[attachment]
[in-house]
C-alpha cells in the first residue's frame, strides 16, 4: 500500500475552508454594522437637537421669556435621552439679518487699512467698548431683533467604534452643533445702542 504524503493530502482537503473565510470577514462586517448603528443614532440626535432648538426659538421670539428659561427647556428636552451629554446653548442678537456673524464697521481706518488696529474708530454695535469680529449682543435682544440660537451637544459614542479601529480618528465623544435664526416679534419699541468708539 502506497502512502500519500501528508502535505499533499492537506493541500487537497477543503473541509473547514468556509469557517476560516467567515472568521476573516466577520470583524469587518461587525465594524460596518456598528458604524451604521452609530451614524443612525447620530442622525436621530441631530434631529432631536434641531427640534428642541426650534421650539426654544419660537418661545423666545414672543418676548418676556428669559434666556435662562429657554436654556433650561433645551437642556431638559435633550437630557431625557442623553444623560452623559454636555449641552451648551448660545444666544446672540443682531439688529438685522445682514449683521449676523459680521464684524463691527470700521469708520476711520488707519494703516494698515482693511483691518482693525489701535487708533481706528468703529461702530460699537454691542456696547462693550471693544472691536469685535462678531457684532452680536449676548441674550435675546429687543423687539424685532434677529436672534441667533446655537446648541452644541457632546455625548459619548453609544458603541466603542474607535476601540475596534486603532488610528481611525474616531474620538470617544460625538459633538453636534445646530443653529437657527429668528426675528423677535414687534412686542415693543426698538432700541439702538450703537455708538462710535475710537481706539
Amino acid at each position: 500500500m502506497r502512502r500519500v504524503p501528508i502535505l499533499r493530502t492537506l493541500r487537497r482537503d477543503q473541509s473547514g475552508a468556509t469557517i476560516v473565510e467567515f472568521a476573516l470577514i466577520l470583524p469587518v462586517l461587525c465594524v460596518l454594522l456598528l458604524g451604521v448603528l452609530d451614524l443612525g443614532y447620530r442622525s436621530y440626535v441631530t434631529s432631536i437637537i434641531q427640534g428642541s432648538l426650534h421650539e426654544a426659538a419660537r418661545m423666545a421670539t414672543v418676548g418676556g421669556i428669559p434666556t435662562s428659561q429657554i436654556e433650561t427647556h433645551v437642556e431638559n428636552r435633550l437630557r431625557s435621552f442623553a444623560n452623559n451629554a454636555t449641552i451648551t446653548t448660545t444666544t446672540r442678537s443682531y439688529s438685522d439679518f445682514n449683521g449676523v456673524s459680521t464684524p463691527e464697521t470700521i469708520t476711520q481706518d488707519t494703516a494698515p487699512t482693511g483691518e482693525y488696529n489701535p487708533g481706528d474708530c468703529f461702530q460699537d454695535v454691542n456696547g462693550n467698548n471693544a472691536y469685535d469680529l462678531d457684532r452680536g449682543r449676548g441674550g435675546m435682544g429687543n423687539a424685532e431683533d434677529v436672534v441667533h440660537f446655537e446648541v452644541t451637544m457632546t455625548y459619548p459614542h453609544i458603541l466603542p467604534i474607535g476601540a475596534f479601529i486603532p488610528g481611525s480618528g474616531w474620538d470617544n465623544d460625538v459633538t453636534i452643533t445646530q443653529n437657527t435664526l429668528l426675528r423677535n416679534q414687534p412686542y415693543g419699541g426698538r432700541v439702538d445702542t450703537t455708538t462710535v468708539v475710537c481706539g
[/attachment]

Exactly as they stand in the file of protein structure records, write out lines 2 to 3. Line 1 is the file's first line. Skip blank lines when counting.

C-alpha cells in the first residue's frame, strides 16, 4: 500500500475552508454594522437637537421669556435621552439679518487699512467698548431683533467604534452643533445702542 504524503493530502482537503473565510470577514462586517448603528443614532440626535432648538426659538421670539428659561427647556428636552451629554446653548442678537456673524464697521481706518488696529474708530454695535469680529449682543435682544440660537451637544459614542479601529480618528465623544435664526416679534419699541468708539 502506497502512502500519500501528508502535505499533499492537506493541500487537497477543503473541509473547514468556509469557517476560516467567515472568521476573516466577520470583524469587518461587525465594524460596518456598528458604524451604521452609530451614524443612525447620530442622525436621530441631530434631529432631536434641531427640534428642541426650534421650539426654544419660537418661545423666545414672543418676548418676556428669559434666556435662562429657554436654556433650561433645551437642556431638559435633550437630557431625557442623553444623560452623559454636555449641552451648551448660545444666544446672540443682531439688529438685522445682514449683521449676523459680521464684524463691527470700521469708520476711520488707519494703516494698515482693511483691518482693525489701535487708533481706528468703529461702530460699537454691542456696547462693550471693544472691536469685535462678531457684532452680536449676548441674550435675546429687543423687539424685532434677529436672534441667533446655537446648541452644541457632546455625548459619548453609544458603541466603542474607535476601540475596534486603532488610528481611525474616531474620538470617544460625538459633538453636534445646530443653529437657527429668528426675528423677535414687534412686542415693543426698538432700541439702538450703537455708538462710535475710537481706539
Amino acid at each position: 500500500m502506497r502512502r500519500v504524503p501528508i502535505l499533499r493530502t492537506l493541500r487537497r482537503d477543503q473541509s473547514g475552508a468556509t469557517i476560516v473565510e467567515f472568521a476573516l470577514i466577520l470583524p469587518v462586517l461587525c465594524v460596518l454594522l456598528l458604524g451604521v448603528l452609530d451614524l443612525g443614532y447620530r442622525s436621530y440626535v441631530t434631529s432631536i437637537i434641531q427640534g428642541s432648538l426650534h421650539e426654544a426659538a419660537r418661545m423666545a421670539t414672543v418676548g418676556g421669556i428669559p434666556t435662562s428659561q429657554i436654556e433650561t427647556h433645551v437642556e431638559n428636552r435633550l437630557r431625557s435621552f442623553a444623560n452623559n451629554a454636555t449641552i451648551t446653548t448660545t444666544t446672540r442678537s443682531y439688529s438685522d439679518f445682514n449683521g449676523v456673524s459680521t464684524p463691527e464697521t470700521i469708520t476711520q481706518d488707519t494703516a494698515p487699512t482693511g483691518e482693525y488696529n489701535p487708533g481706528d474708530c468703529f461702530q460699537d454695535v454691542n456696547g462693550n467698548n471693544a472691536y469685535d469680529l462678531d457684532r452680536g449682543r449676548g441674550g435675546m435682544g429687543n423687539a424685532e431683533d434677529v436672534v441667533h440660537f446655537e446648541v452644541t451637544m457632546t455625548y459619548p459614542h453609544i458603541l466603542p467604534i474607535g476601540a475596534f479601529i486603532p488610528g481611525s480618528g474616531w474620538d470617544n465623544d460625538v459633538t453636534i452643533t445646530q443653529n437657527t435664526l429668528l426675528r423677535n416679534q414687534p412686542y415693543g419699541g426698538r432700541v439702538d445702542t450703537t455708538t462710535v468708539v475710537c481706539g